My Day at the Horse Race
Last Saturday my Mongolian friends, Oko and Shine, took me to the largest horse race in Mongolia, and, according to the official Guinness Book of World Records’ observer, the biggest horse race ever recorded!
However, just to get this out of the way, no horse racing was actually witnessed. In fact, in true Mongolian style, we showed up about 30 minutes too late to see the famous Mongol horsemen (and horsewomen!) gallop through the massive finish-line gate. Although my hosts were prompt and timely, the information center they spoke with about the race told them that it would end at 3 pm! So, when we got there at around noon the 4,249 riders had just finished. Regardless, the festive atmosphere and massive scale of the event was a true spectacle.
The Way There…
Heck, the ride there was an adventure enough for me! The father in the family, Shine, had recently returned from Fiji where he took an English course for 4 months on the beach (sign me up to teach there next!). As a result he was a bit rusty driving. At least he had the courtesy to warn me beforehand! For those who haven’t been to Ulaanbaatar and witnessed the incredibly erratic, aggressive driving style and blatant disregard for traffic laws, this was rather worrisome. However, we managed to escape the city traffic unscathed.
It was only when we got 20 kilometers outside UB to where we faced our biggest challenge, the roundabout, rotary, or traffic circle (depending on where you come from). As the picture below shows quite well, traffic circles here move counter-clockwise which is NOT, evidently, the same direction they flow in Fiji.
Approaching the finish line, we saw riders headed in all directions on horseback.
While the race was over, the fun was certainly not! The finish line party was basically a Mongolian country fair or carnival, with all sorts of food vendors, side shows, and smaller events. Taking advantage of the entire valley, the attractions were very spread out. In fact, this may also be a Guinness World Record for the world’s most vacant parking lot:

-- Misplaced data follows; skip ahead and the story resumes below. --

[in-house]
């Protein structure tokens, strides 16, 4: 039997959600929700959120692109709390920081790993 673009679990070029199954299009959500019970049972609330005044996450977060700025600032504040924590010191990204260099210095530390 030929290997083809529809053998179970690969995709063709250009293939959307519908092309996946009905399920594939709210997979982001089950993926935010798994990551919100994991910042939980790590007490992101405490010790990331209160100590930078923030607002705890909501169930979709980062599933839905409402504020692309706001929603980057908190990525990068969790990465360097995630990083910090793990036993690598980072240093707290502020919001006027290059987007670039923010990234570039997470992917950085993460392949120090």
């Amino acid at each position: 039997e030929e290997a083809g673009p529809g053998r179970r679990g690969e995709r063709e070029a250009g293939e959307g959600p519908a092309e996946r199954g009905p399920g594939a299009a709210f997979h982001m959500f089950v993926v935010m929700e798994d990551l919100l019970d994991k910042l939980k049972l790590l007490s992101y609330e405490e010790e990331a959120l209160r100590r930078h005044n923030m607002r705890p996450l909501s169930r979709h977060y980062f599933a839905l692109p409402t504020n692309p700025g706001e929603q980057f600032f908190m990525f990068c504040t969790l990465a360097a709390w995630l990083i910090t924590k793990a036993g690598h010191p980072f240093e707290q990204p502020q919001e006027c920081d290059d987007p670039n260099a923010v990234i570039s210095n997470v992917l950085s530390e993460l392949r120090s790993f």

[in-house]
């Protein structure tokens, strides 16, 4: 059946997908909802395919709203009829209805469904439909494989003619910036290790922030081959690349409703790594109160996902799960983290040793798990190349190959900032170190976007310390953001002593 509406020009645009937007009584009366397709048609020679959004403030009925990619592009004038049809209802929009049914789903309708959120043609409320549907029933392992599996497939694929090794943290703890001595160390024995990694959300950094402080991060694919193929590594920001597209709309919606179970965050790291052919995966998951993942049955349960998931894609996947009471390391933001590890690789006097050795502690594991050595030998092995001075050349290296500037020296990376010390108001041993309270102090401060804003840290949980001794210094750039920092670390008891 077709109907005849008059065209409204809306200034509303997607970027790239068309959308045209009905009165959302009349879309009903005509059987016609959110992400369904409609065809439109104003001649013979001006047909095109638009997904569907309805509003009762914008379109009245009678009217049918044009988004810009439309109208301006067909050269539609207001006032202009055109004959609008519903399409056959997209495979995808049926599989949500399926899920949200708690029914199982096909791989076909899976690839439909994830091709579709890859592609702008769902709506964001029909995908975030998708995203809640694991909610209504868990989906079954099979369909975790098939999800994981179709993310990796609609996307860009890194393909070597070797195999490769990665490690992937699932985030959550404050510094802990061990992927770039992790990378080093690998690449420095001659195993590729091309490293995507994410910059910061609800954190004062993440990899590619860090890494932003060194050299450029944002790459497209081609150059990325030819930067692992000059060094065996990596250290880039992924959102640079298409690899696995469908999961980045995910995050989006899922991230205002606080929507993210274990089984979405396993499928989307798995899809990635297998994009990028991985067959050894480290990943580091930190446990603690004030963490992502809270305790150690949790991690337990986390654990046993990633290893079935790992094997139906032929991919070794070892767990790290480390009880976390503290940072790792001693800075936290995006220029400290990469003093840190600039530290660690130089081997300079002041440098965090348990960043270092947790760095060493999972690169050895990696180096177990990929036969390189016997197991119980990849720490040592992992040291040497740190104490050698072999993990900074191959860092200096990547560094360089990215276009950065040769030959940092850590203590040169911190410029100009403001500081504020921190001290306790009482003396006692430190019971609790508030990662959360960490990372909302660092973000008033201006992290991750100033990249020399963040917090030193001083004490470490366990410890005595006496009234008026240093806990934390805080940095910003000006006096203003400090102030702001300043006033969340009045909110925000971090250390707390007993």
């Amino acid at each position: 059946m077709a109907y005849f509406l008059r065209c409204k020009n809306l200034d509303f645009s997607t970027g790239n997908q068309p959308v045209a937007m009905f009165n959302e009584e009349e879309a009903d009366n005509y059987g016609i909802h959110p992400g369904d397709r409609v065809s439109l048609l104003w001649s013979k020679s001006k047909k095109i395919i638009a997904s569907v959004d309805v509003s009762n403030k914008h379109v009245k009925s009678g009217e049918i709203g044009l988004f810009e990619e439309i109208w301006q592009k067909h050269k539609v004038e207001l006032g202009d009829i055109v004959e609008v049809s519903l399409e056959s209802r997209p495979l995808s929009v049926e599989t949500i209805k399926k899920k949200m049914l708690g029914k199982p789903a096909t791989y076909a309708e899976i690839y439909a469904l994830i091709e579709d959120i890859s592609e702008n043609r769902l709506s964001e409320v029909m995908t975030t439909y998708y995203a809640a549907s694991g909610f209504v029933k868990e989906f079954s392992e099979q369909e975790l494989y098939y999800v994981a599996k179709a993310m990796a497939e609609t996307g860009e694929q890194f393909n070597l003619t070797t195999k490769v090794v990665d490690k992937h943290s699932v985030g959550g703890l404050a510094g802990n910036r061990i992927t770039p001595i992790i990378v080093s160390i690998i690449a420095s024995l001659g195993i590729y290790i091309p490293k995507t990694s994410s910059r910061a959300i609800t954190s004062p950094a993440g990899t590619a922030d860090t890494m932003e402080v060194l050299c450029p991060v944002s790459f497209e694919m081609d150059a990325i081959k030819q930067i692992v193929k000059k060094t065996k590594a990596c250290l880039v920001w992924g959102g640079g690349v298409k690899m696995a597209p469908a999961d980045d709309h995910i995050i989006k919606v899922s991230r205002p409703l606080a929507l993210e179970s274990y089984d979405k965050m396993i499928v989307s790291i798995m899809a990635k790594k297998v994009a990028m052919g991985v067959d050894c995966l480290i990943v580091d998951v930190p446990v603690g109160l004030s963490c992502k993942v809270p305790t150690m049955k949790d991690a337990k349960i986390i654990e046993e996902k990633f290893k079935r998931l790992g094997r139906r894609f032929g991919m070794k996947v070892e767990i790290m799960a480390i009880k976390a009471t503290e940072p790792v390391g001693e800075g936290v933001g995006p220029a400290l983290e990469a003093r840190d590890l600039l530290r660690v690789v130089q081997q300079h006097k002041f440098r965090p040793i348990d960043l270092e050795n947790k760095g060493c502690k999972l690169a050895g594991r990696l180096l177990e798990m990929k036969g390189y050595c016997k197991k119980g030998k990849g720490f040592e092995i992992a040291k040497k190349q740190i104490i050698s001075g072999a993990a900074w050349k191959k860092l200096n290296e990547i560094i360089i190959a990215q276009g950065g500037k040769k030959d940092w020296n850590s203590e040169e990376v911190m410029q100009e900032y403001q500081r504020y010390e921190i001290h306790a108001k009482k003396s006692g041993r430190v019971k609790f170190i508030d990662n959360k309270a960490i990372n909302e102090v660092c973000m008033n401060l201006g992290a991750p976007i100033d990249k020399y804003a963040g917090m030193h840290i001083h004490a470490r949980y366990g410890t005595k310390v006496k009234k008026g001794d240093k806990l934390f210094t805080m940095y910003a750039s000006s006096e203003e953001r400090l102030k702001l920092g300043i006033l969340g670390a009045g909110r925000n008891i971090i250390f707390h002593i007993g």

A few of the sites…
Of all the attractions we passed, archery really caught my eye. One of the three manly sports, there were several make-shift shooting ranges set up where for 2000 tugrik, or about $1.30 you could shoot 4 arrows.
Could I resist? No, of course not.
And then, it happened…
And then there was good ‘ole fashioned street gambling, minus the street (of course) and plus one cobblestone plaza lined with gers.
After exploring the fair grounds for a bit we retreated across the plain for a picnic with a grand view of the spectacle.
Here is a sampling of the views from the hill…
Once the rains came in we made our way back to the city!
On the return trip we were stuck in traffic from the event for quite a while. Still, we managed to play a word game for about an hour where each player had to think of a different noun that starts with the last letter of the preceding one. I was very impressed with the vocabulary of my hosts, especially their son, and even got to practice teaching English a bit – something that will soon be a more or less full-time job!
Anyway, hope to post some more pictures soon of my daily life here in UB. Looking forward to your comments! (Also, by clicking on the pictures you can enlarge them!)
Did they by chance have any crossbows?
Not that I saw! I’ll have to keep my eye out for them. I saw one in the National History Museum that looked strangely like the massive one that we made, minus the bungee cord and doweling!
What a great day when time was suspended and space was expanded!
Haha, a good way to put it indeed! Keep an eye out for my next post. You may recognize more people from it too!